Allamanda plants might seem very independent at the first glance, but they secretly dream about you giving them all your time and effort to make them happy. Due to this, your Allamandas will benefit from regular fertilizing throughout their active growing period. Feed them with a weak liquid fertilizer once every two weeks from spring through fall. In winter, it is more than enough to apply fertilizers only once a month or so.
Because most Allamandas are loose climbing species, they require some extra support to grow properly. Outdoors, make sure you plant your beloved flowers near a fence or other tall species of plants. If you grow them in pots, provide them with any organic support.
Allamandas have a tendency to grow and spread like crazy, so you may need to repot them regularly. When they seem to outgrow their pots, this is the perfect time to take action. Remove your plants from their growing medium and transplant them in containers that are one size larger than the current ones. Also, do not forget about adding some support if necessary.
Like most tropical species, Allamandas are big lovers of moisture. What makes these plants truly friendly is their ability to forgive you in case you over-water them, but only if you grow them in well-draining soil. How often you will water your flowers will depend directly on the region you live in, season, and weather.
During the summer months, you can water your Allamandas whenever the top layer of soil feels dry to the touch. Make sure you remove any extra water from their tray to avoid soggy conditions or waterlogging. Once the winter shows its chilling vibes, you must reduce the frequency of watering. However, you should not allow your plants to dry out completely.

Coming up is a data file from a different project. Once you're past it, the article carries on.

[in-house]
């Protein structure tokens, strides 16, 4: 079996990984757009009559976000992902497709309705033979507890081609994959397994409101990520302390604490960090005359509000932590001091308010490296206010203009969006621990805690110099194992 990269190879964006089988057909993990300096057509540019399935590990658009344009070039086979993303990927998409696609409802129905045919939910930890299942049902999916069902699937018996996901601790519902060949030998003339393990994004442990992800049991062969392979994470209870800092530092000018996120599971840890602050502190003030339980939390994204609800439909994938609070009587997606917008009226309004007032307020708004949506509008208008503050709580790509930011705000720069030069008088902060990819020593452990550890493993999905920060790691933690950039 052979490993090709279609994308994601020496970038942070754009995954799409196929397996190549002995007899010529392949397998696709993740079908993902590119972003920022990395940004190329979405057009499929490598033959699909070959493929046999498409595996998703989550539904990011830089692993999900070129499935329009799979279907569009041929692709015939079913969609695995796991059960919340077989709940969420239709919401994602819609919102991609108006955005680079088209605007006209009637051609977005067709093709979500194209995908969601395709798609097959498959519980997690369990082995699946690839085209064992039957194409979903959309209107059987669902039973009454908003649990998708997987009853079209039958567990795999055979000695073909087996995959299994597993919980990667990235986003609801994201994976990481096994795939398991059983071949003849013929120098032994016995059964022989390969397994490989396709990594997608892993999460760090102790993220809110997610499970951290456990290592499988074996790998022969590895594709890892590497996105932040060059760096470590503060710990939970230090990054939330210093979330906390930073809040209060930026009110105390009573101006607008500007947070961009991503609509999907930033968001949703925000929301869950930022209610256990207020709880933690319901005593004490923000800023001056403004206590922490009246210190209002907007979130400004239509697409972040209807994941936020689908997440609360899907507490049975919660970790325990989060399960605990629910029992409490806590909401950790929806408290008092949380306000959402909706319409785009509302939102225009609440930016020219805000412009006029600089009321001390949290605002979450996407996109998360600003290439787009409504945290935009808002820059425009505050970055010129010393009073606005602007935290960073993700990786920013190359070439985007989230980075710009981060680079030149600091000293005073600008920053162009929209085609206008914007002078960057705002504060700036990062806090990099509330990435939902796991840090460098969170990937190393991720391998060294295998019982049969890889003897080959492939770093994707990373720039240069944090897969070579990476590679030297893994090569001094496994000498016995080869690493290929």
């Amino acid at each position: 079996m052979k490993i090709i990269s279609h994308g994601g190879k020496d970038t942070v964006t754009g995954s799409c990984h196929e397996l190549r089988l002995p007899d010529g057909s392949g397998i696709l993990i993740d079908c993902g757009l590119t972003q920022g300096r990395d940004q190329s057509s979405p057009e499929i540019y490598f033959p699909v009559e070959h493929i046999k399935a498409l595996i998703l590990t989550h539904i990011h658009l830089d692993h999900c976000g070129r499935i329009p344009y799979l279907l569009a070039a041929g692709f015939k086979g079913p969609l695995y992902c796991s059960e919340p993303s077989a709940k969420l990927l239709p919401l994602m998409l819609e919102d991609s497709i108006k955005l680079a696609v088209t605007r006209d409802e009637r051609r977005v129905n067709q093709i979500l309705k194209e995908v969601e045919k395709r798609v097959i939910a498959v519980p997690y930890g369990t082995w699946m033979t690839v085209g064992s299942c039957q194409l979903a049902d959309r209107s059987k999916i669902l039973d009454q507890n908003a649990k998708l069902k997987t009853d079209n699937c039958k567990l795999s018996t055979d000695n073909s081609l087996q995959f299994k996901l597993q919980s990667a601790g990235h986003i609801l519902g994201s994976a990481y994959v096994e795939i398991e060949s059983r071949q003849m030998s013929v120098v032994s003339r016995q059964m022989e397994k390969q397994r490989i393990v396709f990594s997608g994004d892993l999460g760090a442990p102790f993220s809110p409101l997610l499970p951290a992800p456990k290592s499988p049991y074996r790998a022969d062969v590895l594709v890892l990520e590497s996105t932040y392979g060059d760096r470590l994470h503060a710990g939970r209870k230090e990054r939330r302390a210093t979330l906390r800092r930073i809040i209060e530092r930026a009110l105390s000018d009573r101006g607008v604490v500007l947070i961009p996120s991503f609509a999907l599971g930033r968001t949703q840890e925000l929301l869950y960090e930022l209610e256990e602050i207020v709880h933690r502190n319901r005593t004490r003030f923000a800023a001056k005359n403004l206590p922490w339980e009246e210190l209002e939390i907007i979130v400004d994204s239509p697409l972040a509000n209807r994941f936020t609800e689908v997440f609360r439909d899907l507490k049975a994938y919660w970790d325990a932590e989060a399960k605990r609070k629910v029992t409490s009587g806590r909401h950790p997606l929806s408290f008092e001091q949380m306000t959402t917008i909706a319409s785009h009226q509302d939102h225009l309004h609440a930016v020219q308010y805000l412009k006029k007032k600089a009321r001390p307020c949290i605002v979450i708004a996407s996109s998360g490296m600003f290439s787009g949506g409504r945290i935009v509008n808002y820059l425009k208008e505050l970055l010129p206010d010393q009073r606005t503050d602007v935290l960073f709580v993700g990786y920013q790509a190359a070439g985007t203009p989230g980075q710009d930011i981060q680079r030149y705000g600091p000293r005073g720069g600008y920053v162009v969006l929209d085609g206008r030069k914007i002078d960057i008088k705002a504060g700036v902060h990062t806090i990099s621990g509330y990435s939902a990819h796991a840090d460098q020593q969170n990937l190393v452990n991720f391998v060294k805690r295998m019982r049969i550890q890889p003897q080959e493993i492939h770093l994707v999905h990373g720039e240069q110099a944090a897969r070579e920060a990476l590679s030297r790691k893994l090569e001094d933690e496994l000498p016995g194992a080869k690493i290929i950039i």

Allamandas will not handle prolonged dry periods pretty well, but you can help them in a simple way. All you have to do is mist your plants once every two days or so to provide them with the needed humidity. During the cold winter, you can skip misting for good.
The easiest and fastest way to have more of these lovely flowers around is through propagation. Allamandas usually show nice propagation results if you are using stem tip cuttings. Moreover, to increase your chances of success, you must take the cuttings from fresh green shoots at the beginning of their growing season, usually in early spring.
Now that you have the Allamanda cuttings, dip their cut ends into a rooting hormone to help them grow faster. After this process, plant them in a container filled with fresh seed-starting potting mix. Place the pot in a warm, well-lit, and humid area. For optimal growth, provide the cuttings with some extra heat at the bottom.
With proper care, your Allamanda cuttings should develop a healthy root system in about one month or so. Once new growth emerges, you can transplant them in their permanent locations. Don’t forget to also plant a few cuttings in cute pots and gift them to your dear family members or friends!
It is quite difficult not to love Allamandas, especially when they are so stunning, low-demanding, and versatile. After all, why would you even want to resist their natural charm? Believe us, they are worth all the time and effort you will invest in them! Once you have one of the popular cultivars around, you will know that you have won the lottery ticket!